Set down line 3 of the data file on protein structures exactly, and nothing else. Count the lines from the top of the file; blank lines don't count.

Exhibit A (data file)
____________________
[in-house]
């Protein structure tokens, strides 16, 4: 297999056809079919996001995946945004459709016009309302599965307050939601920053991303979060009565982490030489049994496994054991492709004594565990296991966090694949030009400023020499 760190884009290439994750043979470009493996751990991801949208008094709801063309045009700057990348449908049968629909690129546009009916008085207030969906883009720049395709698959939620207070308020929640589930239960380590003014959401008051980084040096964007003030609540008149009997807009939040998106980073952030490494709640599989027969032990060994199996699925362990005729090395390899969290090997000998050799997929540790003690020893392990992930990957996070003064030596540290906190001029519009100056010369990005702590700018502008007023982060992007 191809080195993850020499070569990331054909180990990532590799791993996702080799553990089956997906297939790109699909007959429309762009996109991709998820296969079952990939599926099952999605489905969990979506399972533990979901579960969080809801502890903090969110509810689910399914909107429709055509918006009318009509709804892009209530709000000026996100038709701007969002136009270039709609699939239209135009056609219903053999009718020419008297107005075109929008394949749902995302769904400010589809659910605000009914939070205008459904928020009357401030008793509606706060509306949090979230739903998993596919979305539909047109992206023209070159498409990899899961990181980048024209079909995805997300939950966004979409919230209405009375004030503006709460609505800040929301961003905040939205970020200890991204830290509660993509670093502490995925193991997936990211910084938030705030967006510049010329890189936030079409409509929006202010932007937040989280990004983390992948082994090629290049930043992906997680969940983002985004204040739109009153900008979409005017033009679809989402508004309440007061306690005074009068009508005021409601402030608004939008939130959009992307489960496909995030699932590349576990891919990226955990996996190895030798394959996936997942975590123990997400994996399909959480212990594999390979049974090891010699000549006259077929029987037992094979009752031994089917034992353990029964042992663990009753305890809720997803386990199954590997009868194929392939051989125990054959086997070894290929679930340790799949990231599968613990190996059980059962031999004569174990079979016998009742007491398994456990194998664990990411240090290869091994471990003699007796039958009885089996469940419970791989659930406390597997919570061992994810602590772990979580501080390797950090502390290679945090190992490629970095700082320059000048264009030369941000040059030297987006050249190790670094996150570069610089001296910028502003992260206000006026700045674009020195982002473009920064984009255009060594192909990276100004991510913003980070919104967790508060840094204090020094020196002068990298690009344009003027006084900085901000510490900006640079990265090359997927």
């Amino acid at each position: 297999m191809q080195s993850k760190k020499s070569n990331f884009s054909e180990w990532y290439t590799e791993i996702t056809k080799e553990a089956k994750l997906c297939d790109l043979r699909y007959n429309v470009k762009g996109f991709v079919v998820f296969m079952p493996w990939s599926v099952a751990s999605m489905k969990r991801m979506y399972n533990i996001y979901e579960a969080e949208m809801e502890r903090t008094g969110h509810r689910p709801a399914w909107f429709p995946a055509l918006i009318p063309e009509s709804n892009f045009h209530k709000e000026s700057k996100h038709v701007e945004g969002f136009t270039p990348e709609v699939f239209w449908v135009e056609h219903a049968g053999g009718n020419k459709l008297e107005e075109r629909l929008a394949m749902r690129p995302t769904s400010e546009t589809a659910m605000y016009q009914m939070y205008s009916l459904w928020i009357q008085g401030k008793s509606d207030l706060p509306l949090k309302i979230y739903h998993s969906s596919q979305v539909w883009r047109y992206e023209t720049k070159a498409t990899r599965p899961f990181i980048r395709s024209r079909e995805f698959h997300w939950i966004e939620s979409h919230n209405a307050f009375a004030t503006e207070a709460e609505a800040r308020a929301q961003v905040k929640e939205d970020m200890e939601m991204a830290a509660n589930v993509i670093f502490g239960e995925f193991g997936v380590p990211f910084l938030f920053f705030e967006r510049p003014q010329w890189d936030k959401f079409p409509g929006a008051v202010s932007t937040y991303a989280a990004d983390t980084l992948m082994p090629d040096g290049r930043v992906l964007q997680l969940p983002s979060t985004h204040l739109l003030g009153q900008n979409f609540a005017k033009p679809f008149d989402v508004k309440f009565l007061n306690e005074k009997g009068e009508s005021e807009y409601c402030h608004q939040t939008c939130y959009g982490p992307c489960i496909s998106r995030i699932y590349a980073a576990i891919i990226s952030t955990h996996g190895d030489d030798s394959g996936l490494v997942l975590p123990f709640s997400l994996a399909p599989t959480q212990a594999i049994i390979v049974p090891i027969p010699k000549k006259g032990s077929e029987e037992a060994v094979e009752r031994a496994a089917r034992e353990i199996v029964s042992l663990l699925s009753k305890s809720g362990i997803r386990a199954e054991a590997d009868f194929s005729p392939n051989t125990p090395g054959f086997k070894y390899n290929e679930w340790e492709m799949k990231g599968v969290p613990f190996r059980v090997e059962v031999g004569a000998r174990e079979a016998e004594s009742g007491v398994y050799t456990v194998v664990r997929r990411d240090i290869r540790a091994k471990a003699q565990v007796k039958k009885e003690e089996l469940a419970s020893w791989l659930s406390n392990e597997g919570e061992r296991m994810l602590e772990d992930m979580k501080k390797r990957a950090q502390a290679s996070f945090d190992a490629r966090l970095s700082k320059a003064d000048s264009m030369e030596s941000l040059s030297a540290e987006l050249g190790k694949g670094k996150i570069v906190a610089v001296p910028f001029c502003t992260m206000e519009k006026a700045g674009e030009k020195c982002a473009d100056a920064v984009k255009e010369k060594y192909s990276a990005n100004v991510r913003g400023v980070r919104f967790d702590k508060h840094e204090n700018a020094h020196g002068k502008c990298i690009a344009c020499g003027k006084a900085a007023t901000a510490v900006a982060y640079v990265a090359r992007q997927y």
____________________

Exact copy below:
């Amino acid at each position: 297999m191809q080195s993850k760190k020499s070569n990331f884009s054909e180990w990532y290439t590799e791993i996702t056809k080799e553990a089956k994750l997906c297939d790109l043979r699909y007959n429309v470009k762009g996109f991709v079919v998820f296969m079952p493996w990939s599926v099952a751990s999605m489905k969990r991801m979506y399972n533990i996001y979901e579960a969080e949208m809801e502890r903090t008094g969110h509810r689910p709801a399914w909107f429709p995946a055509l918006i009318p063309e009509s709804n892009f045009h209530k709000e000026s700057k996100h038709v701007e945004g969002f136009t270039p990348e709609v699939f239209w449908v135009e056609h219903a049968g053999g009718n020419k459709l008297e107005e075109r629909l929008a394949m749902r690129p995302t769904s400010e546009t589809a659910m605000y016009q009914m939070y205008s009916l459904w928020i009357q008085g401030k008793s509606d207030l706060p509306l949090k309302i979230y739903h998993s969906s596919q979305v539909w883009r047109y992206e023209t720049k070159a498409t990899r599965p899961f990181i980048r395709s024209r079909e995805f698959h997300w939950i966004e939620s979409h919230n209405a307050f009375a004030t503006e207070a709460e609505a800040r308020a929301q961003v905040k929640e939205d970020m200890e939601m991204a830290a509660n589930v993509i670093f502490g239960e995925f193991g997936v380590p990211f910084l938030f920053f705030e967006r510049p003014q010329w890189d936030k959401f079409p409509g929006a008051v202010s932007t937040y991303a989280a990004d983390t980084l992948m082994p090629d040096g290049r930043v992906l964007q997680l969940p983002s979060t985004h204040l739109l003030g009153q900008n979409f609540a005017k033009p679809f008149d989402v508004k309440f009565l007061n306690e005074k009997g009068e009508s005021e807009y409601c402030h608004q939040t939008c939130y959009g982490p992307c489960i496909s998106r995030i699932y590349a980073a576990i891919i990226s952030t955990h996996g190895d030489d030798s394959g996936l490494v997942l975590p123990f709640s997400l994996a399909p599989t959480q212990a594999i049994i390979v049974p090891i027969p010699k000549k006259g032990s077929e029987e037992a060994v094979e009752r031994a496994a089917r034992e353990i199996v029964s042992l663990l699925s009753k305890s809720g362990i997803r386990a199954e054991a590997d009868f194929s005729p392939n051989t125990p090395g054959f086997k070894y390899n290929e679930w340790e492709m799949k990231g599968v969290p613990f190996r059980v090997e059962v031999g004569a000998r174990e079979a016998e004594s009742g007491v398994y050799t456990v194998v664990r997929r990411d240090i290869r540790a091994k471990a003699q565990v007796k039958k009885e003690e089996l469940a419970s020893w791989l659930s406390n392990e597997g919570e061992r296991m994810l602590e772990d992930m979580k501080k390797r990957a950090q502390a290679s996070f945090d190992a490629r966090l970095s700082k320059a003064d000048s264009m030369e030596s941000l040059s030297a540290e987006l050249g190790k694949g670094k996150i570069v906190a610089v001296p910028f001029c502003t992260m206000e519009k006026a700045g674009e030009k020195c982002a473009d100056a920064v984009k255009e010369k060594y192909s990276a990005n100004v991510r913003g400023v980070r919104f967790d702590k508060h840094e204090n700018a020094h020196g002068k502008c990298i690009a344009c020499g003027k006084a900085a007023t901000a510490v900006a982060y640079v990265a090359r992007q997927y």